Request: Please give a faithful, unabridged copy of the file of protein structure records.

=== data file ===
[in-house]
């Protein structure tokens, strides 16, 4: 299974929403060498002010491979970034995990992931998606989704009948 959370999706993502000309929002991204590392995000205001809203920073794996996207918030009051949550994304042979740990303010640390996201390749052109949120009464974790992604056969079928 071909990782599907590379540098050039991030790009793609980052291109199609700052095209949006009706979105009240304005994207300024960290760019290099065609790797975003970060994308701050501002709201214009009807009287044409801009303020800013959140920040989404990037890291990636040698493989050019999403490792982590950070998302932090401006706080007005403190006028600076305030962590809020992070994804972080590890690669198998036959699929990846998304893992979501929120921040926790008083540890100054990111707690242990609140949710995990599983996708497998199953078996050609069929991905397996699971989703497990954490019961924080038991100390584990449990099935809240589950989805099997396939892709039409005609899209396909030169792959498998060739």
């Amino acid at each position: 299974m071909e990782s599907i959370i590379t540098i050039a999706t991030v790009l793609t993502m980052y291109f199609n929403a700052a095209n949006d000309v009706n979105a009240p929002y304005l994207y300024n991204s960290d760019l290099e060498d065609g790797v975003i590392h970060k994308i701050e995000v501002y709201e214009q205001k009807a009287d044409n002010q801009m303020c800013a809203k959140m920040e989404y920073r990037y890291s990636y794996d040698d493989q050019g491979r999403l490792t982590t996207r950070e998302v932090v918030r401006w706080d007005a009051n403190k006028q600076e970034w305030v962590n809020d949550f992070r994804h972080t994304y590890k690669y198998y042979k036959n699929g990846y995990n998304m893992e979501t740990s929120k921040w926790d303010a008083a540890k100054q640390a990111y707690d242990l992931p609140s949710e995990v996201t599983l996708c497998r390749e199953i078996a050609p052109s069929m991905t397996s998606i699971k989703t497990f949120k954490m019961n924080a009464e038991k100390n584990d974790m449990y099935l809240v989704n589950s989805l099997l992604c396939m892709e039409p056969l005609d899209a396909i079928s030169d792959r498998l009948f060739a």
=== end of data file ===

[in-house]
């Protein structure tokens, strides 16, 4: 299974929403060498002010491979970034995990992931998606989704009948 959370999706993502000309929002991204590392995000205001809203920073794996996207918030009051949550994304042979740990303010640390996201390749052109949120009464974790992604056969079928 071909990782599907590379540098050039991030790009793609980052291109199609700052095209949006009706979105009240304005994207300024960290760019290099065609790797975003970060994308701050501002709201214009009807009287044409801009303020800013959140920040989404990037890291990636040698493989050019999403490792982590950070998302932090401006706080007005403190006028600076305030962590809020992070994804972080590890690669198998036959699929990846998304893992979501929120921040926790008083540890100054990111707690242990609140949710995990599983996708497998199953078996050609069929991905397996699971989703497990954490019961924080038991100390584990449990099935809240589950989805099997396939892709039409005609899209396909030169792959498998060739």
């Amino acid at each position: 299974m071909e990782s599907i959370i590379t540098i050039a999706t991030v790009l793609t993502m980052y291109f199609n929403a700052a095209n949006d000309v009706n979105a009240p929002y304005l994207y300024n991204s960290d760019l290099e060498d065609g790797v975003i590392h970060k994308i701050e995000v501002y709201e214009q205001k009807a009287d044409n002010q801009m303020c800013a809203k959140m920040e989404y920073r990037y890291s990636y794996d040698d493989q050019g491979r999403l490792t982590t996207r950070e998302v932090v918030r401006w706080d007005a009051n403190k006028q600076e970034w305030v962590n809020d949550f992070r994804h972080t994304y590890k690669y198998y042979k036959n699929g990846y995990n998304m893992e979501t740990s929120k921040w926790d303010a008083a540890k100054q640390a990111y707690d242990l992931p609140s949710e995990v996201t599983l996708c497998r390749e199953i078996a050609p052109s069929m991905t397996s998606i699971k989703t497990f949120k954490m019961n924080a009464e038991k100390n584990d974790m449990y099935l809240v989704n589950s989805l099997l992604c396939m892709e039409p056969l005609d899209a396909i079928s030169d792959r498998l009948f060739a």